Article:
SEOUL — The country with the developed world’s biggest gender-income gap has its first female president, but Park Geun-hye already has South Koreans wondering whether she will improve the status of women in a society still dominated by men.
Wearing a traditional Korean dress of red and gold silk, Park strode up the steps of the presidential Blue House after her inauguration Monday. So far, she has chosen only two women to join her in top positions — two fewer than a male liberal predecessor.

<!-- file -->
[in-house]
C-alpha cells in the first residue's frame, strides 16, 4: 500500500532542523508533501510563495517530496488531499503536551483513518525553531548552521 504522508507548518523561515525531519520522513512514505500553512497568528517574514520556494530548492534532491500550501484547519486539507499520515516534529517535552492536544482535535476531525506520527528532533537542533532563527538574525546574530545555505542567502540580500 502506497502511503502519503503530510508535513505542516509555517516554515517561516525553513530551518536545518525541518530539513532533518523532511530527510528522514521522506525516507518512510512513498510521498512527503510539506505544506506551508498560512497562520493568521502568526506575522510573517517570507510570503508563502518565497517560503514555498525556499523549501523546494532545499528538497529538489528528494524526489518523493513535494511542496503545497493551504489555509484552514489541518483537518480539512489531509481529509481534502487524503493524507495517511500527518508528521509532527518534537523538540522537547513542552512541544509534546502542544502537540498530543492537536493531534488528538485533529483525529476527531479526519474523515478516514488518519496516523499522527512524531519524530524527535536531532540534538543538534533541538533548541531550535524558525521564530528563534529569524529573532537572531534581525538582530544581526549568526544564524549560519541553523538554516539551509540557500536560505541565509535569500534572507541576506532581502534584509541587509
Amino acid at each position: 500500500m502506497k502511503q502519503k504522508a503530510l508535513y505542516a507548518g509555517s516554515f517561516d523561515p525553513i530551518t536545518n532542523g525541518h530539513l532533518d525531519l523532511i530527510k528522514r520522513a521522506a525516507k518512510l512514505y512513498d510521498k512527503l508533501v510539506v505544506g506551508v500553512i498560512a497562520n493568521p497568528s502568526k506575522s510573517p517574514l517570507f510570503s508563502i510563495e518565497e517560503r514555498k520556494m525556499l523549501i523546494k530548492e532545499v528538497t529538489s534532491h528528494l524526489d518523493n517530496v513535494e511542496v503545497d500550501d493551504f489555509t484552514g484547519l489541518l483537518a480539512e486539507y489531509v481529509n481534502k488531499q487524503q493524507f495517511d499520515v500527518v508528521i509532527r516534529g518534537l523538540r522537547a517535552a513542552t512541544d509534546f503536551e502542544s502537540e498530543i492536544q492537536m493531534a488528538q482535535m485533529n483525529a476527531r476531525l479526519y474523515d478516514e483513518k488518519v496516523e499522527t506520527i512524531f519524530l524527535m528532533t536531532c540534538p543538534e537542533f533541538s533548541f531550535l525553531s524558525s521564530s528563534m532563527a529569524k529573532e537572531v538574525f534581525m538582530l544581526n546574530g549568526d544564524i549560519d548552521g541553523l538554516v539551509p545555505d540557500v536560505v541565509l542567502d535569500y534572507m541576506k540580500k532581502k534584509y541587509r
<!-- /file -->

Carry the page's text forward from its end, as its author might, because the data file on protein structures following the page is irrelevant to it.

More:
Park’s election in December was an important moment for women in South Korea, who on average earn nearly 40 percent less than men, the largest gap among the 26 member nations of the Organization of Economic Co-operation and Development. South Korean women are often paid less for doing the same work as men and seldom rise to the top of high-profile industries.
Critics, however, are taking note that Park has nominated women for only two of 18 Cabinet posts — and that one of those positions, the minister responsible for gender equality, has not been held by a man since being launched in 2001.